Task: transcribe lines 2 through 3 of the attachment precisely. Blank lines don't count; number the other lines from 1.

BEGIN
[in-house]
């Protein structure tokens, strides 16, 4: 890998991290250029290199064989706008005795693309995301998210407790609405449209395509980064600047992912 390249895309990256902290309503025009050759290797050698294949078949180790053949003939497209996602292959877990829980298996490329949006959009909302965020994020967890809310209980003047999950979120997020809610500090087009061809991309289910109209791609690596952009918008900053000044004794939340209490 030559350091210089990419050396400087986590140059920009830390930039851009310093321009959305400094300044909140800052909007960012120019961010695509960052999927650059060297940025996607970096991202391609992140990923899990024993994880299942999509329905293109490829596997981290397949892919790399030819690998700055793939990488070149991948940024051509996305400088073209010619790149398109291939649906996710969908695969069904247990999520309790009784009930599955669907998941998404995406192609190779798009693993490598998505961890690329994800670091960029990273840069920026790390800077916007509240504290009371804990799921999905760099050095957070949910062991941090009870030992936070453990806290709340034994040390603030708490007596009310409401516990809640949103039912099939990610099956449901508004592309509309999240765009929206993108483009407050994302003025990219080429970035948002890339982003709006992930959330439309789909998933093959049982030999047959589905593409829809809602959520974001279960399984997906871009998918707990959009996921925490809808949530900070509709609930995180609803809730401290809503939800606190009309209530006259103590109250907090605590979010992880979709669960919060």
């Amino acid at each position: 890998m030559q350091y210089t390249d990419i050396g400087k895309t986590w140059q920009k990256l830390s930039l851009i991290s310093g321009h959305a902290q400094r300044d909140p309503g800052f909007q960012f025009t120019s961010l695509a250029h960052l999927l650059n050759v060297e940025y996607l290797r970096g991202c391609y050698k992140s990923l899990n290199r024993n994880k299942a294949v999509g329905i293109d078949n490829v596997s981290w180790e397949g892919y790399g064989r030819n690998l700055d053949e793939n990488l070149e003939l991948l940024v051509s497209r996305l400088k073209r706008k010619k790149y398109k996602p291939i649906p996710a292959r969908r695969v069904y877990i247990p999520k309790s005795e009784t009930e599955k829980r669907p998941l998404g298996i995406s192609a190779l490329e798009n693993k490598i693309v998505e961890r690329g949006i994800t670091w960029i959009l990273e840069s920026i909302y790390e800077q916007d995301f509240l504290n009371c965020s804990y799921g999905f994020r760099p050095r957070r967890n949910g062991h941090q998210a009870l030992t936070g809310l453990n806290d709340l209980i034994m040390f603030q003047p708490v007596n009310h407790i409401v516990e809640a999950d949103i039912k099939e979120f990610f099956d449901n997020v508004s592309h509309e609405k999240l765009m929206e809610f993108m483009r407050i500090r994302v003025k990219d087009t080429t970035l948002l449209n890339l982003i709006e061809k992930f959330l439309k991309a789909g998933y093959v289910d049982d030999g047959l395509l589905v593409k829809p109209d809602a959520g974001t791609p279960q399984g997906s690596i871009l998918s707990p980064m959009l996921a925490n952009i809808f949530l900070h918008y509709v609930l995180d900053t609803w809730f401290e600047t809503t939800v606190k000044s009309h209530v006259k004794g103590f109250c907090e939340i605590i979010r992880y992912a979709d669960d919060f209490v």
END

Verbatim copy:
């Protein structure tokens, strides 16, 4: 890998991290250029290199064989706008005795693309995301998210407790609405449209395509980064600047992912 390249895309990256902290309503025009050759290797050698294949078949180790053949003939497209996602292959877990829980298996490329949006959009909302965020994020967890809310209980003047999950979120997020809610500090087009061809991309289910109209791609690596952009918008900053000044004794939340209490 030559350091210089990419050396400087986590140059920009830390930039851009310093321009959305400094300044909140800052909007960012120019961010695509960052999927650059060297940025996607970096991202391609992140990923899990024993994880299942999509329905293109490829596997981290397949892919790399030819690998700055793939990488070149991948940024051509996305400088073209010619790149398109291939649906996710969908695969069904247990999520309790009784009930599955669907998941998404995406192609190779798009693993490598998505961890690329994800670091960029990273840069920026790390800077916007509240504290009371804990799921999905760099050095957070949910062991941090009870030992936070453990806290709340034994040390603030708490007596009310409401516990809640949103039912099939990610099956449901508004592309509309999240765009929206993108483009407050994302003025990219080429970035948002890339982003709006992930959330439309789909998933093959049982030999047959589905593409829809809602959520974001279960399984997906871009998918707990959009996921925490809808949530900070509709609930995180609803809730401290809503939800606190009309209530006259103590109250907090605590979010992880979709669960919060």
């Amino acid at each position: 890998m030559q350091y210089t390249d990419i050396g400087k895309t986590w140059q920009k990256l830390s930039l851009i991290s310093g321009h959305a902290q400094r300044d909140p309503g800052f909007q960012f025009t120019s961010l695509a250029h960052l999927l650059n050759v060297e940025y996607l290797r970096g991202c391609y050698k992140s990923l899990n290199r024993n994880k299942a294949v999509g329905i293109d078949n490829v596997s981290w180790e397949g892919y790399g064989r030819n690998l700055d053949e793939n990488l070149e003939l991948l940024v051509s497209r996305l400088k073209r706008k010619k790149y398109k996602p291939i649906p996710a292959r969908r695969v069904y877990i247990p999520k309790s005795e009784t009930e599955k829980r669907p998941l998404g298996i995406s192609a190779l490329e798009n693993k490598i693309v998505e961890r690329g949006i994800t670091w960029i959009l990273e840069s920026i909302y790390e800077q916007d995301f509240l504290n009371c965020s804990y799921g999905f994020r760099p050095r957070r967890n949910g062991h941090q998210a009870l030992t936070g809310l453990n806290d709340l209980i034994m040390f603030q003047p708490v007596n009310h407790i409401v516990e809640a999950d949103i039912k099939e979120f990610f099956d449901n997020v508004s592309h509309e609405k999240l765009m929206e809610f993108m483009r407050i500090r994302v003025k990219d087009t080429t970035l948002l449209n890339l982003i709006e061809k992930f959330l439309k991309a789909g998933y093959v289910d049982d030999g047959l395509l589905v593409k829809p109209d809602a959520g974001t791609p279960q399984g997906s690596i871009l998918s707990p980064m959009l996921a925490n952009i809808f949530l900070h918008y509709v609930l995180d900053t609803w809730f401290e600047t809503t939800v606190k000044s009309h209530v006259k004794g103590f109250c907090e939340i605590i979010r992880y992912a979709d669960d919060f209490v």